A record-breaking 26 Palestinian women were elected to office in Israel’s local elections. Despite the unprecedented numbers, there is still a long way to go.
Arab women made history in the last round of local elections in Israel held in late October. A total of 26 Arab women were elected across the country, including the first Druze and first Bedouin woman, respectively, as well as an unprecedented four female heads of political parties.
In the past months, civil society and women’s associations banded together to encourage more Arab women to participate in local elections and exercise their right to vote. (Full disclosure: the organization I manage participated in that campaign.) The political fortress that Arab men have built for themselves in this country is still impenetrable, and it will take time before its gates are open to women. And yet, it seems that the old guard of local politicians in Arab communities has finally understood that women are on the rise.
The tide has been changing over the last decade, manifesting in several ways. The first trend is that more youth, women, and educated Arabs are fed up with the failed “council of wise men” approach. Liberal voices have pushed for more progressive perspectives and candidates, which sometimes includes feminism. The second trend reflects a wider, pan-Israeli development: a shift from party politics toward broader coalitions built from grassroots activists. These coalitions can be based on family ties; in more optimistic cases, they are based on the shared goal of improving local services, such as education, welfare, health, housing, etc.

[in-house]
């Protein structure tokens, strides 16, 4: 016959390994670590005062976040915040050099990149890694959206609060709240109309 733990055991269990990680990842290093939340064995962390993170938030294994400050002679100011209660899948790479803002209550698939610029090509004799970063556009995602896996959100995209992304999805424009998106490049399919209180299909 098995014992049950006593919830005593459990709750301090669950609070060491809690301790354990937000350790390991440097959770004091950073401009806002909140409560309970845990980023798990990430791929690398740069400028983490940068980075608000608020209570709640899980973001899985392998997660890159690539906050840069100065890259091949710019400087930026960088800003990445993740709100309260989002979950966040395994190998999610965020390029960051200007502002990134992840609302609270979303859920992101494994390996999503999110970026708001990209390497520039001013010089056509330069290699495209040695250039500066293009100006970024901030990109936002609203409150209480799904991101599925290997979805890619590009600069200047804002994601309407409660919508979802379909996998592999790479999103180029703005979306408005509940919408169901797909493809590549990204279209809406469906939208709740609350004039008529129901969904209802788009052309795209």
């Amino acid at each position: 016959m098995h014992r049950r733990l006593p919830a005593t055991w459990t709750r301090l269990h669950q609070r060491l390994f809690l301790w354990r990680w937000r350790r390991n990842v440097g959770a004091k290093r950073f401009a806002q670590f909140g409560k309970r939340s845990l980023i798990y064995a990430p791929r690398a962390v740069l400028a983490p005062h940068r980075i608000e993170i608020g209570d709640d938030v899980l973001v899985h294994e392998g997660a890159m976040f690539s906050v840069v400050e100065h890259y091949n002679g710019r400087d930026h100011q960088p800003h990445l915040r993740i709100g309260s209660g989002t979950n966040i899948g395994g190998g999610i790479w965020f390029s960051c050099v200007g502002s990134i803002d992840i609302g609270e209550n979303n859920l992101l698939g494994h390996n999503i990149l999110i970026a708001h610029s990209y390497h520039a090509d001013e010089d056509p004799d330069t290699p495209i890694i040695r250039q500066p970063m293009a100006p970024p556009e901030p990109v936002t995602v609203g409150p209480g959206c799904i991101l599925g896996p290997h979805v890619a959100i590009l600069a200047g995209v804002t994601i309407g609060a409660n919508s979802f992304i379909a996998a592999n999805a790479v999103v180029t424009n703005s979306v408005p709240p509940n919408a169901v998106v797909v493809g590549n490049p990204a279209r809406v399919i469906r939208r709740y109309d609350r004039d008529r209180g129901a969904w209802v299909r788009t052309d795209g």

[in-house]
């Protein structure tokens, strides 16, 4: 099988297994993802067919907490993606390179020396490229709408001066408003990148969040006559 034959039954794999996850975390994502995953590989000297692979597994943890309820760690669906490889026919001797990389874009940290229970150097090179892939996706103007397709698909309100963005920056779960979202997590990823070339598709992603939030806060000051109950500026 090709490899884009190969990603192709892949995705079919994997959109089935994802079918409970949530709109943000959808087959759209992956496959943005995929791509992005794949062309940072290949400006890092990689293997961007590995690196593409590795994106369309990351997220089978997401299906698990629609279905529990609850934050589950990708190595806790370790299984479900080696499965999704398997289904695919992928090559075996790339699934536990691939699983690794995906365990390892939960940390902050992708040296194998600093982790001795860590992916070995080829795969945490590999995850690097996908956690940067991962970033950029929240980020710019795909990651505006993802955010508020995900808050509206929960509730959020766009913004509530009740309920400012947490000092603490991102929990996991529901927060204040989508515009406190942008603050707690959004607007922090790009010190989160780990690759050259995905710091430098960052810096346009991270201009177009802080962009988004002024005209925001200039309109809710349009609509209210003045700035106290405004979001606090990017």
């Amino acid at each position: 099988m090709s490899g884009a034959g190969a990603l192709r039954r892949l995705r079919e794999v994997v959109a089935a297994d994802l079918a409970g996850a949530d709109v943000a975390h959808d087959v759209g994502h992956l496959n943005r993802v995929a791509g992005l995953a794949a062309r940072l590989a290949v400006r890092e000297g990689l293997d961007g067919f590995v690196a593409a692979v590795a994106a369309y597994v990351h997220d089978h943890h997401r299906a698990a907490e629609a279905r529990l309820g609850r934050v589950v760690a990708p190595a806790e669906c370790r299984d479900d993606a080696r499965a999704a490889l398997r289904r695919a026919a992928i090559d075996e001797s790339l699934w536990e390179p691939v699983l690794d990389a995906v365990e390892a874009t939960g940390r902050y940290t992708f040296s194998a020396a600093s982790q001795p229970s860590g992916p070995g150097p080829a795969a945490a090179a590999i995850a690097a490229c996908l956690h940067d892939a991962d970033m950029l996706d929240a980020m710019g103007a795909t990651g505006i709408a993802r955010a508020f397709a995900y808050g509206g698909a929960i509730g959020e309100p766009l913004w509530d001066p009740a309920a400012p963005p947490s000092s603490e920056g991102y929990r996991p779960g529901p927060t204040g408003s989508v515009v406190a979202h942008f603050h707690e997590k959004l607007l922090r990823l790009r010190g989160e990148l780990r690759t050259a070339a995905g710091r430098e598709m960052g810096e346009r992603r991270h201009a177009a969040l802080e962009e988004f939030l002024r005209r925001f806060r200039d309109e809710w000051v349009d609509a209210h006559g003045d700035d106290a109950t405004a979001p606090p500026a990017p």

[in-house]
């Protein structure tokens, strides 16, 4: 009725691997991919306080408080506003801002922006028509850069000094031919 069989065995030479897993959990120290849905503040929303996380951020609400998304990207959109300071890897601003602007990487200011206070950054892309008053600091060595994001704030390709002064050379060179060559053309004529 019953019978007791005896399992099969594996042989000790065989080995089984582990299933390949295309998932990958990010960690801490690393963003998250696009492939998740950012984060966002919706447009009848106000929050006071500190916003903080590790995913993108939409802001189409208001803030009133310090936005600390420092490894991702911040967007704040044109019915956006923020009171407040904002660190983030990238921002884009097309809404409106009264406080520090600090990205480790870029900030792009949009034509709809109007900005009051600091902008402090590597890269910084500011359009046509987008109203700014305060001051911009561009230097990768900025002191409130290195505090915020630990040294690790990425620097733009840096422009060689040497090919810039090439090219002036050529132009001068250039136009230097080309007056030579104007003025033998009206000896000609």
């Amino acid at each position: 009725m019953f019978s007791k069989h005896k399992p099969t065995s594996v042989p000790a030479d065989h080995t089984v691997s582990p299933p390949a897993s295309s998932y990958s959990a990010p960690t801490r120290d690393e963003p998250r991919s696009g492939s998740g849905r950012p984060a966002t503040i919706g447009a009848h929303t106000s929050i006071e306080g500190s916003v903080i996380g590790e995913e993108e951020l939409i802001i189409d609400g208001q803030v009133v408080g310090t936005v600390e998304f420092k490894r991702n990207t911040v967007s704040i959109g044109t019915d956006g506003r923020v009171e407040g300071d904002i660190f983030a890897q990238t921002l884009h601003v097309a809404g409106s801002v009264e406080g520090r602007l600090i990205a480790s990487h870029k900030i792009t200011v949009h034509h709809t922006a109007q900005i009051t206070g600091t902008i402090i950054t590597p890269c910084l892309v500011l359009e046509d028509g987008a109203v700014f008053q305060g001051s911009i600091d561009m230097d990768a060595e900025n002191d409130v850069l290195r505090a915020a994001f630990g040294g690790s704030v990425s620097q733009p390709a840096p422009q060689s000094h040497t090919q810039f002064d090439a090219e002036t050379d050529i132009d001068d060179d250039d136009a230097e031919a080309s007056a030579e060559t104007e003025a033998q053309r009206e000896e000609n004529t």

In a conversation with Vera Baboun, the first female mayor of Bethlehem, I sought to understand how it was possible that women were so politically integrated in the Palestinian territories (four women serve as mayors, four more are deputies, one heads a district, and four are village heads), while in Israel, Arab women are still fighting for the opportunity to run in local elections.
Baboun believes it has something to do with resisting the occupation and the role women play in that struggle. What more, under the Palestinian Authority, there is a legally-mandated quota that women make up a third of any political list. Palestinian women were supposed to hold significant...Read More